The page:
>Probably most important, the GOP folks want to win, from the moderates to
>the rightwing nuts, while a lot of traditional Dem voters aren't as
>convinced the election will matter. So GOP turnout and activism will
>probably be more successful or at least successful enough. Gore and
>Clinton are to blame for stupid trade policies that alienated the base but
>that lack of activism will be the reality that will probably put W in
>office in the fall.
>So we'll have a chance to see if the Left does better with a GOP President
>in office so we can concentrate our opposition. Hope it works as well as
I second this opinion, but I do not think there is a serious reason to worry - except a symbolic one. Electoral politics in the US are nothing more than professional wrestling for the middle class. European politics with their proportional representation system and no-confidence vote are a bit more serious, but not very much.
Like professional wrestlers, the candidates embody caricatures of moral characters and pretend to engage in a mortal struggle - but both the characters and the struggle are phony from the beginnning to the end. Like in a professional wrestling game, the outcome is predictable from the start - the most amiable charcater wins - and is totally inconsequential, save for its feel-good enetertainment value.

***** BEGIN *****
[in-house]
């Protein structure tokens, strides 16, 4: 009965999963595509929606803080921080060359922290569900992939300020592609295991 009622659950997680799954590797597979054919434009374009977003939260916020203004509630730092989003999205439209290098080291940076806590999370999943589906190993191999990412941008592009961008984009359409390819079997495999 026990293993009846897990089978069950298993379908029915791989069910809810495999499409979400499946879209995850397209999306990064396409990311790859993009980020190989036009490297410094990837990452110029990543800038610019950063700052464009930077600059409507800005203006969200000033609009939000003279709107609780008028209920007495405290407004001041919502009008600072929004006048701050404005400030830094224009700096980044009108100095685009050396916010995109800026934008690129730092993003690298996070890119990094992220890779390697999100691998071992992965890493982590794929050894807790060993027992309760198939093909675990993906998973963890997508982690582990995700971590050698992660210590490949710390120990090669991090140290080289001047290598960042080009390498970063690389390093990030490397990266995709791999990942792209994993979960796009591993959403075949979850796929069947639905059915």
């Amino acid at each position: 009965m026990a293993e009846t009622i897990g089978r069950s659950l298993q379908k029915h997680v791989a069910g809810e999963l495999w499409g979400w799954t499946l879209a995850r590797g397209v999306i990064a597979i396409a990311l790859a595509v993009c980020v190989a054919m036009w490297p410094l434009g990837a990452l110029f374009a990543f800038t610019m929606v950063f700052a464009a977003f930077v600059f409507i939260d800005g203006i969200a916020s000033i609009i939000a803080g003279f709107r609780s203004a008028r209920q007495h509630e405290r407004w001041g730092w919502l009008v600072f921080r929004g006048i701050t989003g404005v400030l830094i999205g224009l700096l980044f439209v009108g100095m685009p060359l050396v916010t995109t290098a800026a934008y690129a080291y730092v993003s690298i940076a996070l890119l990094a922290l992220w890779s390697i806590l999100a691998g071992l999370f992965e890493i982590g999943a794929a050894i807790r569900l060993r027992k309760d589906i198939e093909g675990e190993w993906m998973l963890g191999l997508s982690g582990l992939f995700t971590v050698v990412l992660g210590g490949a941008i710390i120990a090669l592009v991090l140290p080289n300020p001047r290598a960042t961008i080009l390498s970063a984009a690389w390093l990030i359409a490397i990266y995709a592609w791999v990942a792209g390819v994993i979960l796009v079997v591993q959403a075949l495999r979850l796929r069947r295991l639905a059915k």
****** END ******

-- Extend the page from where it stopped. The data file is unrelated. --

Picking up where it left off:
Important policy decisions are made in the privacy of corporate boardrooms and communicated to the public by professional PR hacks. That explains the smashing success of Reagan presidency - the B-movie actor was more effective as the Great Communicator of Corporate Will than, say, a lawyer or an economist.
For average middle class Joe and Jane Schmoe it matters little who wins this or that election, for the coprorate bosses will not let things go down to the point that a suffcient number of people become sufficiently pissed off to start seriously demanding a change in the status quo. In plain English - I do not think that electing Bush or Gore will have any impact whatsoever on my or people's I know employment conditions or living standards - although I would feel a little bit better if Gore got elected, because I do not like Bush's show at all.
The only people affected by electoral politics are those who pay for it - i.e. business owners and operators who are part of the Democrat or Republican political machines and hope for windfall profits from easy access to public coffers. But most people in this country are not part of these political machines-- which btw is a major change form the 19th century. Unlike businessmen who thrive on public contracts, most people have no real stakes in electoral election. What ordinary peope get from electoral politics is what they get from a pro-wrestlig game - entertainment and ritualistic confirmation of conventional values. Hence the salience of symbols, values, and personalities in the electoral politics - since for the majority of people this is the ONLY substance of electoral politics.
Thus I pay minimal attention to electoral politics and will most likely stay home on November 4. I do that for the same reasons I do not watch pro-wrestlish games, rock-and-roll concerts and kindred televised pulp - watching bad shows offends my aesthetic sensibilities and makes me upset.